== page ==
As the revolution continues, Hamilton repeatedly petitions Washington to give him command, but Washington refuses, instead promoting Charles Lee. This decision proves disastrous at the Battle of Monmouth, where Lee orders a retreat against Washington's orders, which prompts the commander to remove him from command in favor of Lafayette. Disgruntled, Lee spreads slanderous and vindictive rumors about Washington. Hamilton is offended, but Washington orders Hamilton to ignore the comments. Laurens volunteers to duel Lee so that Hamilton may avoid disobeying Washington's orders ("Stay Alive"). Laurens wins the duel by injuring Lee ("Ten Duel Commandments"). Washington is enraged at the duel and angrily reprimands Hamilton for participating, then orders him to return home to his wife ("Meet Me Inside"). When Hamilton returns home, Eliza tells him she is pregnant with a son. She reassures a hesitant Hamilton that he is enough for her as long as he allows her to be a part of his life ("That Would Be Enough").
Lafayette takes a larger leadership role in the revolution, convincing France to join the American cause. With France on their side, the balance shifts in favor of the Continental Army. Washington and Lafayette realize they can win the war by cutting off the British navy at Yorktown, but they will need Hamilton to do so, and the general reluctantly gives him his long-awaited command ("Guns and Ships"). On the eve of battle, Washington recalls his disastrous first command, and advises Hamilton that no man can control how he is remembered ("History Has Its Eyes on You"). After several days of fighting, the Continental Army is victorious. The British surrender in the last major battle of the war ("Yorktown (The World Turned Upside Down)"). His forces defeated, King George sarcastically asks the rebels how they expect to govern on their own without their people hating them ("What Comes Next?").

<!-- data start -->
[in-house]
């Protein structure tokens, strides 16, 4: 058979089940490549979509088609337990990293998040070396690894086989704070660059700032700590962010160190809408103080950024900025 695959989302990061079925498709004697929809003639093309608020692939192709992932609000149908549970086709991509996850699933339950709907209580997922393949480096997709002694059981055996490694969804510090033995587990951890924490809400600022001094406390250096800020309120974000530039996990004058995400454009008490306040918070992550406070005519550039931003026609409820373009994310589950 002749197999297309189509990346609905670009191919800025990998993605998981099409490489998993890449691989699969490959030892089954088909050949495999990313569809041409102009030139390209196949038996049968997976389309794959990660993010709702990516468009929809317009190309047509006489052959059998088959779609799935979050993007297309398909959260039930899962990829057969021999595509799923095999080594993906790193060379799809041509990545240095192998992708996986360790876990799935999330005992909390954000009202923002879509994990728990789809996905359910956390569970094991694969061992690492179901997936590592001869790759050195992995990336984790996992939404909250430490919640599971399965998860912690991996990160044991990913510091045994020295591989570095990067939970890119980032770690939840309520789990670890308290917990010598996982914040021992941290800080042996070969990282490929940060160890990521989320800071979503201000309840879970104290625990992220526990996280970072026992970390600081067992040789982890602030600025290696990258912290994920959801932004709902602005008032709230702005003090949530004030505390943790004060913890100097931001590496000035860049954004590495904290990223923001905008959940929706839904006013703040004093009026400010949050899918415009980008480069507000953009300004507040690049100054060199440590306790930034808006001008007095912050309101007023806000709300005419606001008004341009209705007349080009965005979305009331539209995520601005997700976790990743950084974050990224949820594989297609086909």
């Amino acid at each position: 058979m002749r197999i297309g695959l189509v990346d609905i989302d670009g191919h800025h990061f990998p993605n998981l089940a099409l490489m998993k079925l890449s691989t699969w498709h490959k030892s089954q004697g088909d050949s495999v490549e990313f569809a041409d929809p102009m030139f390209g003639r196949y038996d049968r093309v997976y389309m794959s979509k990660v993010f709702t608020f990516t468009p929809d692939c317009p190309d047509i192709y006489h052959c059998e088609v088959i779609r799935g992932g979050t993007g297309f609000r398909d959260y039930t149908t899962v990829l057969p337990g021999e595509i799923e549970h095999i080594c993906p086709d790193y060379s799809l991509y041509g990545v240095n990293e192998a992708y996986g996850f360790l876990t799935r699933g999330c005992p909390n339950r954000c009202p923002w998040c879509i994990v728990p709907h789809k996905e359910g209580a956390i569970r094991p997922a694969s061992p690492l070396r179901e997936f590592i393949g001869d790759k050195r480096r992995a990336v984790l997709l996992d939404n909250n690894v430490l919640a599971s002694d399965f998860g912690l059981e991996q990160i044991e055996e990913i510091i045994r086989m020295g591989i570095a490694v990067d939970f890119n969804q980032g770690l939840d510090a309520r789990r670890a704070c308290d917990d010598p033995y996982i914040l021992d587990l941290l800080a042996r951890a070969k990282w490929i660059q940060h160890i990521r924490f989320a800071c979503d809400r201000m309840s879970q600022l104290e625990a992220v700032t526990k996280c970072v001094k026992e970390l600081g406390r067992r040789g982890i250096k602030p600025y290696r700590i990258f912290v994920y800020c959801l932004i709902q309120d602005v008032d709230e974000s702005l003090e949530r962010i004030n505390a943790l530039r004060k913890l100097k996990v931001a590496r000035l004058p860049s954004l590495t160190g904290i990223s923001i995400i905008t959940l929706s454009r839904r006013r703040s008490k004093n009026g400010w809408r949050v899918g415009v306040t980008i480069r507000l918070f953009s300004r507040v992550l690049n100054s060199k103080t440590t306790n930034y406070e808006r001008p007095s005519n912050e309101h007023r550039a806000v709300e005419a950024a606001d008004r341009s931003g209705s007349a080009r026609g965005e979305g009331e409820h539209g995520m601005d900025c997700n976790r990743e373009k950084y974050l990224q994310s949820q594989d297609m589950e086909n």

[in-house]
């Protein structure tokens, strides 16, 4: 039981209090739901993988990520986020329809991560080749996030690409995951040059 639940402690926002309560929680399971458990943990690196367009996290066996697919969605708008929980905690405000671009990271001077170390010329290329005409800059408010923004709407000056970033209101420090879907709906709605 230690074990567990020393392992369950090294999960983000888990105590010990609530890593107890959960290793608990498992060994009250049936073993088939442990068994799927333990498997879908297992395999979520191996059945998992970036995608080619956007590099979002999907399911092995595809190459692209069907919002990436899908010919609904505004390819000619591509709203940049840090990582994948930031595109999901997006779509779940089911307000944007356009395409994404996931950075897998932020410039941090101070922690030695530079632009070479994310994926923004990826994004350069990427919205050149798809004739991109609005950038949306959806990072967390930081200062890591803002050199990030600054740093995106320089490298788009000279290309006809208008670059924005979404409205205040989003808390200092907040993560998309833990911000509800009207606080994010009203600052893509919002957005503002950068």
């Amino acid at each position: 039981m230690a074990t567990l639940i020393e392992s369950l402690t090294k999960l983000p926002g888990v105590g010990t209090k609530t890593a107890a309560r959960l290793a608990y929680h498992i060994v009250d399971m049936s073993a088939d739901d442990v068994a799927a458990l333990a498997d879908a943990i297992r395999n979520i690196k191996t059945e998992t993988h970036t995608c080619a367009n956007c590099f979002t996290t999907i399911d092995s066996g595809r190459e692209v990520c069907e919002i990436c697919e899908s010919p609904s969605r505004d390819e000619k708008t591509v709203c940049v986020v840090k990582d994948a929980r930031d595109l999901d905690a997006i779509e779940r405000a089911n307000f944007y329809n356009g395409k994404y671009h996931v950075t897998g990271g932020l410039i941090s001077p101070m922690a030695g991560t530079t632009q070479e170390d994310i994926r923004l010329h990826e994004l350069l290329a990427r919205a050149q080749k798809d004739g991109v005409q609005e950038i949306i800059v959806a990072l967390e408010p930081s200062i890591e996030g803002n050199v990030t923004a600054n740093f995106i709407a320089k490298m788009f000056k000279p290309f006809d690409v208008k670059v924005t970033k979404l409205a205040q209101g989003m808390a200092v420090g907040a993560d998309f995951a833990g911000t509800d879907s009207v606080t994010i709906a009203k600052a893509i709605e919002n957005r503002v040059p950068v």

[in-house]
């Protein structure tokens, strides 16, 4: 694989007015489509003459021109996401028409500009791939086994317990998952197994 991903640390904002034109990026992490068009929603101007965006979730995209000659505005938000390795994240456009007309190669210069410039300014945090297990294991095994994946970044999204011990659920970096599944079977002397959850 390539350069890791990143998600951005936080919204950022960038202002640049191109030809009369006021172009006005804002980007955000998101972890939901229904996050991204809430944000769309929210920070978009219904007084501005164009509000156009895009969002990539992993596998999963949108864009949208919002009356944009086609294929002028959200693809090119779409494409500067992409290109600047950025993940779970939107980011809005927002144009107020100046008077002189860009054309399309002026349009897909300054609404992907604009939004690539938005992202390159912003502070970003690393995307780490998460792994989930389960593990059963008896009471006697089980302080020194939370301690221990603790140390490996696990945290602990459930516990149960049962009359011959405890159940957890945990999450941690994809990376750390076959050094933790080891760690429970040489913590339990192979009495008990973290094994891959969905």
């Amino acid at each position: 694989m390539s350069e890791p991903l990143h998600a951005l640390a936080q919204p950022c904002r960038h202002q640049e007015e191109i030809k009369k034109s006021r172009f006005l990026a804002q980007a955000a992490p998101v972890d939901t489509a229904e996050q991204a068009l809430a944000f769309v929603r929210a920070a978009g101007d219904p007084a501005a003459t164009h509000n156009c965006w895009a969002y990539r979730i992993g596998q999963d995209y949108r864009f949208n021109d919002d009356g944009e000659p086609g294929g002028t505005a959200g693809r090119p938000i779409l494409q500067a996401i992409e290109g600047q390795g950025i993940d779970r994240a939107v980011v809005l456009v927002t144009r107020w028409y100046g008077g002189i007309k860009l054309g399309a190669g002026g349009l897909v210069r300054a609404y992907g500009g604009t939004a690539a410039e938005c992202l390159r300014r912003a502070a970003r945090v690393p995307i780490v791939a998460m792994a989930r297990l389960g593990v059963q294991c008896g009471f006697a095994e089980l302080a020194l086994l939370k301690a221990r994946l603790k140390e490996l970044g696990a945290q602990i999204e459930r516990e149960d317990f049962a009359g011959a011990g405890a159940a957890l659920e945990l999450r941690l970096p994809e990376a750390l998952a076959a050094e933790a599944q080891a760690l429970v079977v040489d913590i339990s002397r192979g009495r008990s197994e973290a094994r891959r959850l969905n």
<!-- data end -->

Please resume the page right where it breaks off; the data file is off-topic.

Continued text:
Soon after the revolution, Hamilton’s son Phillip is born, while Burr has a daughter, Theodosia. The two men reflect on how to build a nation their children can inherit ("Dear Theodosia"). Hamilton's moment of peace is shattered when news arrives that Laurens has been killed in a skirmish with retreating British soldiers after the war had already ended (“Tomorrow There’ll Be More of Us”).
Hamilton and Burr both return to New York to finish their studies and pursue careers as lawyers. Burr is in awe of Hamilton's “Non-Stop” work ethic and becomes increasingly irritated by his success. Hamilton is chosen as a delegate to the Constitutional Convention and asks Burr's help in publishing a series of articles in support of the new U.S. Constitution, but Burr refuses, still hesitant to take action lest he choose the losing side. Hamilton instead enlists James Madison and John Jay to write The Federalist Papers without Burr. Angelica marries and moves overseas, but still holds affections for Hamilton. Eliza struggles to understand why she is being slowly marginalized out of his life. The newly elected President Washington enlists Hamilton for the job of Treasury Secretary. Over Eliza's protests, he accepts.